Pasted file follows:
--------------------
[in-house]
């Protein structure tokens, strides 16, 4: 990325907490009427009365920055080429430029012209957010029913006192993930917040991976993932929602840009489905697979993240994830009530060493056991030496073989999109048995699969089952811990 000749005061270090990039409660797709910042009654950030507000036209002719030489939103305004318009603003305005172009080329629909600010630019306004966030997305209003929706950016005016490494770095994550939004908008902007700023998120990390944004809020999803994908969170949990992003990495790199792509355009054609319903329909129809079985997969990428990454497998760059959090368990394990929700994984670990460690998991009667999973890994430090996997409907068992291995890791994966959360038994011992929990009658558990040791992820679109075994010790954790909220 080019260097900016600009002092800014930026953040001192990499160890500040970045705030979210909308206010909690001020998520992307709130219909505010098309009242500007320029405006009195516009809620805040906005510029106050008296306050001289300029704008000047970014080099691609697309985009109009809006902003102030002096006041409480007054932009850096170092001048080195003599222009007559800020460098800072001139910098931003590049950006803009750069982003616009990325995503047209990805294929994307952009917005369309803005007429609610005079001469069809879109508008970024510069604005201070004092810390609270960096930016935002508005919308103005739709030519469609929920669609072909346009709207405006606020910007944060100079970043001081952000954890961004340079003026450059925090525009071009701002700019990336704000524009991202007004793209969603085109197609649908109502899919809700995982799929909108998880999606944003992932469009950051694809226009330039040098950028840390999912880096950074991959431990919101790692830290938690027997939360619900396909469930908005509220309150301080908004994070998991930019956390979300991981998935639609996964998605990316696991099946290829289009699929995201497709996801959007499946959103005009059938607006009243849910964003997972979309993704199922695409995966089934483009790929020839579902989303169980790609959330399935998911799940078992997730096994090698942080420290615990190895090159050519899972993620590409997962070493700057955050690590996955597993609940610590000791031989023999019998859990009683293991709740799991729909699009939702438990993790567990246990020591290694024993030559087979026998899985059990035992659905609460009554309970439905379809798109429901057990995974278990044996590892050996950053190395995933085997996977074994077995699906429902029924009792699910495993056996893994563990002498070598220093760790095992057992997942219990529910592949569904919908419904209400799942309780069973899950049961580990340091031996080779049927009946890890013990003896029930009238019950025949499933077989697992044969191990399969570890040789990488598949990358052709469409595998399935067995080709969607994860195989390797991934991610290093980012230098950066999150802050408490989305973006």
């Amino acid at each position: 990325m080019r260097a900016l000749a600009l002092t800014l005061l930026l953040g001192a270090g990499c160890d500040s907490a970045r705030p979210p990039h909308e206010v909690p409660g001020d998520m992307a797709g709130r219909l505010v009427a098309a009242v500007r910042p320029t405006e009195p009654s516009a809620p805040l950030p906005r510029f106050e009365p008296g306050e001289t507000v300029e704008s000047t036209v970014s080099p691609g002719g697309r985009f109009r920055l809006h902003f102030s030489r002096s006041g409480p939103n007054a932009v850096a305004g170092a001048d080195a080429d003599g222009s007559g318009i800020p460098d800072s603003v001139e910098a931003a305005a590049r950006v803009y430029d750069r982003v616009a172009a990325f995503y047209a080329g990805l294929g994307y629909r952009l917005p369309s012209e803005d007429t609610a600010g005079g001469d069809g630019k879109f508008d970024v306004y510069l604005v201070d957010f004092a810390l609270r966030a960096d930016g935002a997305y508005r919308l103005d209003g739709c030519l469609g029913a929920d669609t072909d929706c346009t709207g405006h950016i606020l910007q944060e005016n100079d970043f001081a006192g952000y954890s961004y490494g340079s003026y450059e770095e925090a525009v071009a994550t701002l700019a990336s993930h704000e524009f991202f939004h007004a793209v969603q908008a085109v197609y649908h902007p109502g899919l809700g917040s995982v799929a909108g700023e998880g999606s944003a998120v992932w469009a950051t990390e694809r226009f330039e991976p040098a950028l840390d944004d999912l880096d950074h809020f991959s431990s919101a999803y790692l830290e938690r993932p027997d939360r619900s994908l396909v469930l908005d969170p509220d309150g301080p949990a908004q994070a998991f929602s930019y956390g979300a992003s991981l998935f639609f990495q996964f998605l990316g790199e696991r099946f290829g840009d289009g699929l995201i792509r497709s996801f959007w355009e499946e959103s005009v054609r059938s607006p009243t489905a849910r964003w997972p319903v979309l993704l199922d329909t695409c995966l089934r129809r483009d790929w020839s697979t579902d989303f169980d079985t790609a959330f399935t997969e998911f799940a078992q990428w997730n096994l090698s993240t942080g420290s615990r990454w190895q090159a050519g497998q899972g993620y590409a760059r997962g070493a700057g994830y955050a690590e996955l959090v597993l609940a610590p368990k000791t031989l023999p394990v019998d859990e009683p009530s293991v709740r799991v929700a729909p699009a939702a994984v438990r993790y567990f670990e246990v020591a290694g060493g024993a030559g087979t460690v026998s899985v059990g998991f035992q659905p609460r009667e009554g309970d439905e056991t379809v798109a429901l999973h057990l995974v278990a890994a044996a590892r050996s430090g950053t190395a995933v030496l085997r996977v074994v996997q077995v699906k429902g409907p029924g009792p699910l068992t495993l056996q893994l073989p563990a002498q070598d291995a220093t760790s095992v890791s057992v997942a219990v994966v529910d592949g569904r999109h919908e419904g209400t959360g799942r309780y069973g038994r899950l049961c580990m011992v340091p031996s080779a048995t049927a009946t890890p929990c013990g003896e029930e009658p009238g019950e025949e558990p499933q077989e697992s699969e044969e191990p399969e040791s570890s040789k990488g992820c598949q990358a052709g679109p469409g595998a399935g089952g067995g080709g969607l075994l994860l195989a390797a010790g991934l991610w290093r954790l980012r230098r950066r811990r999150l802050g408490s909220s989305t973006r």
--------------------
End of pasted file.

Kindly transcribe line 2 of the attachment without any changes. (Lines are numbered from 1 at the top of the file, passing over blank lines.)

């Protein structure tokens, strides 16, 4: 990325907490009427009365920055080429430029012209957010029913006192993930917040991976993932929602840009489905697979993240994830009530060493056991030496073989999109048995699969089952811990 000749005061270090990039409660797709910042009654950030507000036209002719030489939103305004318009603003305005172009080329629909600010630019306004966030997305209003929706950016005016490494770095994550939004908008902007700023998120990390944004809020999803994908969170949990992003990495790199792509355009054609319903329909129809079985997969990428990454497998760059959090368990394990929700994984670990460690998991009667999973890994430090996997409907068992291995890791994966959360038994011992929990009658558990040791992820679109075994010790954790909220 080019260097900016600009002092800014930026953040001192990499160890500040970045705030979210909308206010909690001020998520992307709130219909505010098309009242500007320029405006009195516009809620805040906005510029106050008296306050001289300029704008000047970014080099691609697309985009109009809006902003102030002096006041409480007054932009850096170092001048080195003599222009007559800020460098800072001139910098931003590049950006803009750069982003616009990325995503047209990805294929994307952009917005369309803005007429609610005079001469069809879109508008970024510069604005201070004092810390609270960096930016935002508005919308103005739709030519469609929920669609072909346009709207405006606020910007944060100079970043001081952000954890961004340079003026450059925090525009071009701002700019990336704000524009991202007004793209969603085109197609649908109502899919809700995982799929909108998880999606944003992932469009950051694809226009330039040098950028840390999912880096950074991959431990919101790692830290938690027997939360619900396909469930908005509220309150301080908004994070998991930019956390979300991981998935639609996964998605990316696991099946290829289009699929995201497709996801959007499946959103005009059938607006009243849910964003997972979309993704199922695409995966089934483009790929020839579902989303169980790609959330399935998911799940078992997730096994090698942080420290615990190895090159050519899972993620590409997962070493700057955050690590996955597993609940610590000791031989023999019998859990009683293991709740799991729909699009939702438990993790567990246990020591290694024993030559087979026998899985059990035992659905609460009554309970439905379809798109429901057990995974278990044996590892050996950053190395995933085997996977074994077995699906429902029924009792699910495993056996893994563990002498070598220093760790095992057992997942219990529910592949569904919908419904209400799942309780069973899950049961580990340091031996080779049927009946890890013990003896029930009238019950025949499933077989697992044969191990399969570890040789990488598949990358052709469409595998399935067995080709969607994860195989390797991934991610290093980012230098950066999150802050408490989305973006």